Political leadership and women in Washington are the focus of the second annual Council for Women of Boston College Colloquium, which takes place Oct. 6 in Robsham Theater.
The event, which begins at 6 p.m., will feature Democratic National Committee Interim Chair Donna Brazile and former Republican presidential advisor Mary Matalin, who will draw upon a combined 50 years of experience in politics to discuss the 2016 election, politics, leadership and women. Their conversation, titled “Women in Washington: Political Leadership Today,” will be moderated by Paula Ebben ’89, an anchor with CBS Boston.
“A key goal of the CWBC Colloquium is to bring women to campus who, through their words and accomplishments, demonstrate the power of female leadership to both students and alumni,” said CWBC Chair Kathleen McGillycuddy NC ’71. “As former Secretary of State Madeleine Albright did at last year’s inaugural CWBC colloquium, we expect Donna Brazile and Mary Matalin to provide compelling insight and perspective on today’s political landscape. The CWBC is delighted to host these two outstanding political leaders and looks forward to continuing to provide such important forums for students and alumni for years to come.”
“When we were planning this event last fall, we expected that the topic of ‘women in Washington’ would be particularly timely, since it seemed likely that a woman would be running for president,” said Rattigan Professor of English Mary Crane, director of the Institute for the Liberal Arts.
“That has turned out to be the case, and it’s even more exciting that in the meantime, Donna Brazile has been named interim chair of the Democratic National Committee. Both Donna Brazile and Mary Matalin have been involved in presidential politics at a high level for many years, so their perspectives on women, leadership and the current presidential election should give us an insider’s view.
“Since the two speakers are good friends and represent both sides of the political aisle, they will provide a model for constructive conversation between people who disagree on many issues,” Crane added.
Brazile is a veteran Democratic political strategist and television political commentator who worked on every presidential campaign from 1976 through 2000, when she became the first African-American to manage a presidential bid. She is vice chair of Voter Registration and Participation at the DNC and the former chair of the DNC’s Voting Rights Institute. She has received the Congressional Black Caucus Foundation’s highest award for political achievement.
She was listed as one of O, The Oprah Magazine’s 20 “remarkable visionaries” for the magazine’s O Power List, named among the 100 Most Powerful Women by Washingtonian magazine, and selected one of the Top 50 Women in America by Essence magazine.
Brazile has lectured at more than 125 colleges and universities across the country and is the author of the best-selling memoir Cooking with Grease: Stirring the Pots in American Politics.
Matalin is a former political strategist for the Republican Party and one of the most well-known conservative pundits in America politics. She held key leadership positions in George H.W. Bush’s 1988 presidential campaign and served as chief of staff to Republican National Committee Chairman Lee Atwater. She then served as deputy campaign manager for political operations for Bush’s 1992 re-election campaign. She later was an assistant to President George W. Bush and counselor to Vice President Dick Cheney.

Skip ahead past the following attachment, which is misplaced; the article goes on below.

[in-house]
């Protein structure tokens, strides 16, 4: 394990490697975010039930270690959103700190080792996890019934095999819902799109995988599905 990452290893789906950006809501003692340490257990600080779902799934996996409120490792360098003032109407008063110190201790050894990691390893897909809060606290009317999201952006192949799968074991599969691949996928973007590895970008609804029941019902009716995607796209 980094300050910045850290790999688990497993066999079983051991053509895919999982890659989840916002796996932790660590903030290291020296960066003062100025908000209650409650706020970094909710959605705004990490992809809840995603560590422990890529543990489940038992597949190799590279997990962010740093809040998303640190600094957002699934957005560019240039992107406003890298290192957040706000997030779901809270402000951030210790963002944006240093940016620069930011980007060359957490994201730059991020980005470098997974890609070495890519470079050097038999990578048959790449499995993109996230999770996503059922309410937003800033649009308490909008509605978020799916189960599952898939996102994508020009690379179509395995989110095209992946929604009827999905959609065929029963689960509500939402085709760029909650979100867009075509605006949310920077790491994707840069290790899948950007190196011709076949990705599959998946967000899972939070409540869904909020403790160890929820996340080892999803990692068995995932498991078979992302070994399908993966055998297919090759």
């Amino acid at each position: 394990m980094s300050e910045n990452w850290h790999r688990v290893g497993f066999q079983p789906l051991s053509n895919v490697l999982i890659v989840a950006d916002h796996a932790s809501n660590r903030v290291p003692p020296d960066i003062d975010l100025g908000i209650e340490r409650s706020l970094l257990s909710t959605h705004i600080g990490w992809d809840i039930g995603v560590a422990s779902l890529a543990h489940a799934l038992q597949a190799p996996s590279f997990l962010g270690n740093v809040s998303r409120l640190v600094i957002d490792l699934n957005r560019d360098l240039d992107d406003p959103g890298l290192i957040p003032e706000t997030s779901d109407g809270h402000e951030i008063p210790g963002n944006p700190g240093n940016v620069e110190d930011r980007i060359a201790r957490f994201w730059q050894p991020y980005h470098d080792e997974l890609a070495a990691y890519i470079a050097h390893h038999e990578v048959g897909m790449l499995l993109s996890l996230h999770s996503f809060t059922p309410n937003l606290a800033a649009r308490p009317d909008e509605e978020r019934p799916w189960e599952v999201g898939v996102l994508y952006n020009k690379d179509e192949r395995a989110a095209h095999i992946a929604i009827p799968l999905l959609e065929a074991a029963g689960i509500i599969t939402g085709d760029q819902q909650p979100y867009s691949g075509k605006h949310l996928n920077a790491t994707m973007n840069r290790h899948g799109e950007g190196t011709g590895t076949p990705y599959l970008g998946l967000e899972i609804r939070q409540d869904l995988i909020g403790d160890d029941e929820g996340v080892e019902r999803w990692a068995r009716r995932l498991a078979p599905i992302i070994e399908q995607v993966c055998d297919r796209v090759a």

Matalin hosted CNN’s critically acclaimed political debate show “Crossfire” and was a founding co-host of the political weeknight talk show “Equal Time,” which aired on CNBC. She has made numerous appearances on NBC’s “Meet the Press” and is a frequent guest commentator on news networks such as ABC, CNN, MSNBC, and Fox News Network.
Today, she co-hosts the nationally syndicated radio program “Both Sides Now,” which is broadcast on more than 100 radio stations across the country.
Matalin and her husband James Carville co-authored the books All’s Fair: Love, War, and Running for President and Love and War: Twenty Years, Three Presidents, Two Daughters and One Louisiana Home.
In addition to a passion for politics, Brazile and Matalin both share a love for and dedication to the city of New Orleans. After hurricanes Katrina and Rita, Brazile, a New Orleans native, was appointed to the Louisiana Recovery Authority to work for the rebuilding of the state and to advocate for the Gulf recovery on the national stage. Matalin and her family have lived in New Orleans for nearly a decade, and efforts to rebuild and promote that city have become a central part of their lives.
Established in 2002, the CWBC provides BC alumnae with professional and personal enrichment opportunities; connects them to the University; supports Alumni Association initiatives, and mentors women undergraduates, the alumnae of tomorrow.
The CWBC Colloquium is made possible by the generous support of council members and other Boston College donors and is administered under the aegis of the Institute for the Liberal Arts.
The event has reached capacity. Any unclaimed tickets will be released to the University community at 5 p.m. the evening of the event.
—Kathleen Sullivan | News & Public Affairs